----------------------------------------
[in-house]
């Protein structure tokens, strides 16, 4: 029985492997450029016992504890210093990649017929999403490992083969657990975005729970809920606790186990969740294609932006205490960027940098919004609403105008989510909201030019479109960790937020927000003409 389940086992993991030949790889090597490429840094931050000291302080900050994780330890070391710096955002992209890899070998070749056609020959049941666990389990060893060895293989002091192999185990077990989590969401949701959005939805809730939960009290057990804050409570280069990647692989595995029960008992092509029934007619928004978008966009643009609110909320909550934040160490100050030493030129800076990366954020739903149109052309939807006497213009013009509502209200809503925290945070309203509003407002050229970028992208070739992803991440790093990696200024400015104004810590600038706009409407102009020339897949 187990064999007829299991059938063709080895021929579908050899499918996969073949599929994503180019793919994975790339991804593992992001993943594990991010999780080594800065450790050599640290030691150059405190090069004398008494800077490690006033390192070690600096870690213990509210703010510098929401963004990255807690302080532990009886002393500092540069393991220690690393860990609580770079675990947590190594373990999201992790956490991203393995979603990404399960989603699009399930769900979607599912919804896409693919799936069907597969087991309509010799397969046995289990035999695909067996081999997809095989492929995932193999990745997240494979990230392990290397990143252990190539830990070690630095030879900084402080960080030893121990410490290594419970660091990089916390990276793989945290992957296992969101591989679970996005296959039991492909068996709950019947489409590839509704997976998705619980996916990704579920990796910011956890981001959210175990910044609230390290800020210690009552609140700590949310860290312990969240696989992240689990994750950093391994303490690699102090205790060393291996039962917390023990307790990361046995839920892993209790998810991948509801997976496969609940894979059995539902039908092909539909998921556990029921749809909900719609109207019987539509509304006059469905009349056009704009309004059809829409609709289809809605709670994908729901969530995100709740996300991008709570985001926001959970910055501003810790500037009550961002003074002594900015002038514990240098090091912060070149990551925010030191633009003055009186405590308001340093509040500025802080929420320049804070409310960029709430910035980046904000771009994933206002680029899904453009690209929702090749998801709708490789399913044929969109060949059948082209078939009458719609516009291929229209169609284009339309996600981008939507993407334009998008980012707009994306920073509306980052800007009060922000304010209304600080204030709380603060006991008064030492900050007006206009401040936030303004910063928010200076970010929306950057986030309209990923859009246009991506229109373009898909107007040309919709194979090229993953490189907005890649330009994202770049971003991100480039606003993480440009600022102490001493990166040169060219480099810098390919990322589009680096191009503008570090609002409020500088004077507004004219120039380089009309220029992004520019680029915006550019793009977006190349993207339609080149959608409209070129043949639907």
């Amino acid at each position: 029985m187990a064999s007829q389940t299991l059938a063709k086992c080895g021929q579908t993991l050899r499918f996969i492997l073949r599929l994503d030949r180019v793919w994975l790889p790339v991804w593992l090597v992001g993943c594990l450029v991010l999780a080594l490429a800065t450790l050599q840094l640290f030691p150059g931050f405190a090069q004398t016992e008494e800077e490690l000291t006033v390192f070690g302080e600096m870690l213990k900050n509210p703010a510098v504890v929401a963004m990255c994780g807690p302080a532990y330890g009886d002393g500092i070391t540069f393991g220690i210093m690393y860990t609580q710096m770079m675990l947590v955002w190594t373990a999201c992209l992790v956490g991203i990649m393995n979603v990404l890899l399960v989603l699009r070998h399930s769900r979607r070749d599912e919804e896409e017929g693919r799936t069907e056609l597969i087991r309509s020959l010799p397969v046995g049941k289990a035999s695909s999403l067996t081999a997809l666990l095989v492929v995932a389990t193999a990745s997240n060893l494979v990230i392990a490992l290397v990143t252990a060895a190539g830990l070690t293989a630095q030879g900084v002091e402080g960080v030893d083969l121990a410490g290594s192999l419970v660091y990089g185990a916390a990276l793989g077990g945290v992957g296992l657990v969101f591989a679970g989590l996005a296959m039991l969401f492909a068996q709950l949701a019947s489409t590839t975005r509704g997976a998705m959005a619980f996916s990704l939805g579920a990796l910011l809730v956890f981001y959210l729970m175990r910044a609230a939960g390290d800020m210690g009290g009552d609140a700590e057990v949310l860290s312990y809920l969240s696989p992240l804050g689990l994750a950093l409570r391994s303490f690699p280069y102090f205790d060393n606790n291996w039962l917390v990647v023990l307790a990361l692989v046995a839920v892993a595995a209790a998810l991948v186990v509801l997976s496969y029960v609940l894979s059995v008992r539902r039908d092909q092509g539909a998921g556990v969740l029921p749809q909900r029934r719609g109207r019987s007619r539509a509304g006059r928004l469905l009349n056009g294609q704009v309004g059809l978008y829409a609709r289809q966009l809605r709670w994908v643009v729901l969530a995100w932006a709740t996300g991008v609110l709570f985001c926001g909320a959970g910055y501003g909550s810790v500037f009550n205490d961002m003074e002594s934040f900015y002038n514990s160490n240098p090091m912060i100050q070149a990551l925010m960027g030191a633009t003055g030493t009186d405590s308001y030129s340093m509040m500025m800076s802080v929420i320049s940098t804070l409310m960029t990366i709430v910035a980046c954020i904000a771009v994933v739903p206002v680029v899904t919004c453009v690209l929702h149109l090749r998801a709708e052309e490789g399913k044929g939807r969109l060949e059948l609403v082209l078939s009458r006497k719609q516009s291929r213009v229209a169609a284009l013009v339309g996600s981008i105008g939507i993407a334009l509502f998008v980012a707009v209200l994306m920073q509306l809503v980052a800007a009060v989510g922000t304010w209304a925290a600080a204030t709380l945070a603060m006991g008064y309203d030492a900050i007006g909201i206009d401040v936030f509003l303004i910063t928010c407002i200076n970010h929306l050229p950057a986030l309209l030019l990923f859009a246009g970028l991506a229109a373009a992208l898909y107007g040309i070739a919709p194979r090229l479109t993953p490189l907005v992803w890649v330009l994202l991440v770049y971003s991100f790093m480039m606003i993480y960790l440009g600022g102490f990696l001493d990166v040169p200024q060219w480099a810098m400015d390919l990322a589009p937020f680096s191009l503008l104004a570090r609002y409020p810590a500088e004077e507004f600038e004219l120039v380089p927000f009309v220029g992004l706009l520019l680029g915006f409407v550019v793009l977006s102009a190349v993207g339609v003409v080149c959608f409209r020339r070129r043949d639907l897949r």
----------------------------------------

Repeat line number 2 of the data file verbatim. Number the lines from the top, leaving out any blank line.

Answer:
């Protein structure tokens, strides 16, 4: 029985492997450029016992504890210093990649017929999403490992083969657990975005729970809920606790186990969740294609932006205490960027940098919004609403105008989510909201030019479109960790937020927000003409 389940086992993991030949790889090597490429840094931050000291302080900050994780330890070391710096955002992209890899070998070749056609020959049941666990389990060893060895293989002091192999185990077990989590969401949701959005939805809730939960009290057990804050409570280069990647692989595995029960008992092509029934007619928004978008966009643009609110909320909550934040160490100050030493030129800076990366954020739903149109052309939807006497213009013009509502209200809503925290945070309203509003407002050229970028992208070739992803991440790093990696200024400015104004810590600038706009409407102009020339897949 187990064999007829299991059938063709080895021929579908050899499918996969073949599929994503180019793919994975790339991804593992992001993943594990991010999780080594800065450790050599640290030691150059405190090069004398008494800077490690006033390192070690600096870690213990509210703010510098929401963004990255807690302080532990009886002393500092540069393991220690690393860990609580770079675990947590190594373990999201992790956490991203393995979603990404399960989603699009399930769900979607599912919804896409693919799936069907597969087991309509010799397969046995289990035999695909067996081999997809095989492929995932193999990745997240494979990230392990290397990143252990190539830990070690630095030879900084402080960080030893121990410490290594419970660091990089916390990276793989945290992957296992969101591989679970996005296959039991492909068996709950019947489409590839509704997976998705619980996916990704579920990796910011956890981001959210175990910044609230390290800020210690009552609140700590949310860290312990969240696989992240689990994750950093391994303490690699102090205790060393291996039962917390023990307790990361046995839920892993209790998810991948509801997976496969609940894979059995539902039908092909539909998921556990029921749809909900719609109207019987539509509304006059469905009349056009704009309004059809829409609709289809809605709670994908729901969530995100709740996300991008709570985001926001959970910055501003810790500037009550961002003074002594900015002038514990240098090091912060070149990551925010030191633009003055009186405590308001340093509040500025802080929420320049804070409310960029709430910035980046904000771009994933206002680029899904453009690209929702090749998801709708490789399913044929969109060949059948082209078939009458719609516009291929229209169609284009339309996600981008939507993407334009998008980012707009994306920073509306980052800007009060922000304010209304600080204030709380603060006991008064030492900050007006206009401040936030303004910063928010200076970010929306950057986030309209990923859009246009991506229109373009898909107007040309919709194979090229993953490189907005890649330009994202770049971003991100480039606003993480440009600022102490001493990166040169060219480099810098390919990322589009680096191009503008570090609002409020500088004077507004004219120039380089009309220029992004520019680029915006550019793009977006190349993207339609080149959608409209070129043949639907």